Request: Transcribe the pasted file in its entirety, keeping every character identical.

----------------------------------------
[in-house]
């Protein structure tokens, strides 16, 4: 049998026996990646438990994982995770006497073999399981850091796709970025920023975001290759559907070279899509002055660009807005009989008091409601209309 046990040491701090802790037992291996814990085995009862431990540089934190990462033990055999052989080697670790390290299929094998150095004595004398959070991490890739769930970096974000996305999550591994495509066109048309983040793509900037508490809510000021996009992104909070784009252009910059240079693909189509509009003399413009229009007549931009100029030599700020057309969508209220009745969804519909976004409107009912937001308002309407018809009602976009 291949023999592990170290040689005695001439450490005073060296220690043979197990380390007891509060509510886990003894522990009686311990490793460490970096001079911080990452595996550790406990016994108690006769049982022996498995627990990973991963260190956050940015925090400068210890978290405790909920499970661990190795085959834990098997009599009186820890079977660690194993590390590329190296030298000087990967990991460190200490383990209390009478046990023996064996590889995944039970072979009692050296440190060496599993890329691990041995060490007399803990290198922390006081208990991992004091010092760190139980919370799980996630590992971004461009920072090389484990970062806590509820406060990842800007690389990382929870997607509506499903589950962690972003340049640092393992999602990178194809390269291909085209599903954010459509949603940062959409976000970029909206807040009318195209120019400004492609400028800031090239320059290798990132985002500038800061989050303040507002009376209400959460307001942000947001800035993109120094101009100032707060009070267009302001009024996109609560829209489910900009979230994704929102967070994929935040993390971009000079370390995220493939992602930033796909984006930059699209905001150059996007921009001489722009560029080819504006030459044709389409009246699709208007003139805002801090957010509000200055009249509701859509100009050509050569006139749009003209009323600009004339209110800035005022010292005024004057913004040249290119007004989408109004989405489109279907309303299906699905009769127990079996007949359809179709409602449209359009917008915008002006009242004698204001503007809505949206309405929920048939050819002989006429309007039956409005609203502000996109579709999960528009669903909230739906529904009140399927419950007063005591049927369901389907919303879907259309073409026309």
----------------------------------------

[in-house]
């Protein structure tokens, strides 16, 4: 049998026996990646438990994982995770006497073999399981850091796709970025920023975001290759559907070279899509002055660009807005009989008091409601209309 046990040491701090802790037992291996814990085995009862431990540089934190990462033990055999052989080697670790390290299929094998150095004595004398959070991490890739769930970096974000996305999550591994495509066109048309983040793509900037508490809510000021996009992104909070784009252009910059240079693909189509509009003399413009229009007549931009100029030599700020057309969508209220009745969804519909976004409107009912937001308002309407018809009602976009 291949023999592990170290040689005695001439450490005073060296220690043979197990380390007891509060509510886990003894522990009686311990490793460490970096001079911080990452595996550790406990016994108690006769049982022996498995627990990973991963260190956050940015925090400068210890978290405790909920499970661990190795085959834990098997009599009186820890079977660690194993590390590329190296030298000087990967990991460190200490383990209390009478046990023996064996590889995944039970072979009692050296440190060496599993890329691990041995060490007399803990290198922390006081208990991992004091010092760190139980919370799980996630590992971004461009920072090389484990970062806590509820406060990842800007690389990382929870997607509506499903589950962690972003340049640092393992999602990178194809390269291909085209599903954010459509949603940062959409976000970029909206807040009318195209120019400004492609400028800031090239320059290798990132985002500038800061989050303040507002009376209400959460307001942000947001800035993109120094101009100032707060009070267009302001009024996109609560829209489910900009979230994704929102967070994929935040993390971009000079370390995220493939992602930033796909984006930059699209905001150059996007921009001489722009560029080819504006030459044709389409009246699709208007003139805002801090957010509000200055009249509701859509100009050509050569006139749009003209009323600009004339209110800035005022010292005024004057913004040249290119007004989408109004989405489109279907309303299906699905009769127990079996007949359809179709409602449209359009917008915008002006009242004698204001503007809505949206309405929920048939050819002989006429309007039956409005609203502000996109579709999960528009669903909230739906529904009140399927419950007063005591049927369901389907919303879907259309073409026309």